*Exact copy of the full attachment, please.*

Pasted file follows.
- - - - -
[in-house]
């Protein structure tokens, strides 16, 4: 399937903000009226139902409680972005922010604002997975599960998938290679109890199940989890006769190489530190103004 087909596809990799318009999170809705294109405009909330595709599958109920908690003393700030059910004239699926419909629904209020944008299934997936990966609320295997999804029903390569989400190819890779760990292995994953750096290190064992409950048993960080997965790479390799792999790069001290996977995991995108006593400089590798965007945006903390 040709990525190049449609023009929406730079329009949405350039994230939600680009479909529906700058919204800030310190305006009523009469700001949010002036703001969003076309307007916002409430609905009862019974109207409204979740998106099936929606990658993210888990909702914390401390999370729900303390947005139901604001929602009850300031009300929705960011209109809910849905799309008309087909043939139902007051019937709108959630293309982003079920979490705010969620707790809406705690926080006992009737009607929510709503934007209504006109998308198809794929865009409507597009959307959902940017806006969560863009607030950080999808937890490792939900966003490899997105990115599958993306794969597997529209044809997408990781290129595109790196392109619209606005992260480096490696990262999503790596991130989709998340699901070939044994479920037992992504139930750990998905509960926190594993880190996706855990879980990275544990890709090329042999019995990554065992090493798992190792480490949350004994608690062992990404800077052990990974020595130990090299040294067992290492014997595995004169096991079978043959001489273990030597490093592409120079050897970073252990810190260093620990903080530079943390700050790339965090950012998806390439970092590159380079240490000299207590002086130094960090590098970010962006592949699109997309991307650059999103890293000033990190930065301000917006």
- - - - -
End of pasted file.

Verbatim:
[in-house]
């Protein structure tokens, strides 16, 4: 399937903000009226139902409680972005922010604002997975599960998938290679109890199940989890006769190489530190103004 087909596809990799318009999170809705294109405009909330595709599958109920908690003393700030059910004239699926419909629904209020944008299934997936990966609320295997999804029903390569989400190819890779760990292995994953750096290190064992409950048993960080997965790479390799792999790069001290996977995991995108006593400089590798965007945006903390 040709990525190049449609023009929406730079329009949405350039994230939600680009479909529906700058919204800030310190305006009523009469700001949010002036703001969003076309307007916002409430609905009862019974109207409204979740998106099936929606990658993210888990909702914390401390999370729900303390947005139901604001929602009850300031009300929705960011209109809910849905799309008309087909043939139902007051019937709108959630293309982003079920979490705010969620707790809406705690926080006992009737009607929510709503934007209504006109998308198809794929865009409507597009959307959902940017806006969560863009607030950080999808937890490792939900966003490899997105990115599958993306794969597997529209044809997408990781290129595109790196392109619209606005992260480096490696990262999503790596991130989709998340699901070939044994479920037992992504139930750990998905509960926190594993880190996706855990879980990275544990890709090329042999019995990554065992090493798992190792480490949350004994608690062992990404800077052990990974020595130990090299040294067992290492014997595995004169096991079978043959001489273990030597490093592409120079050897970073252990810190260093620990903080530079943390700050790339965090950012998806390439970092590159380079240490000299207590002086130094960090590098970010962006592949699109997309991307650059999103890293000033990190930065301000917006």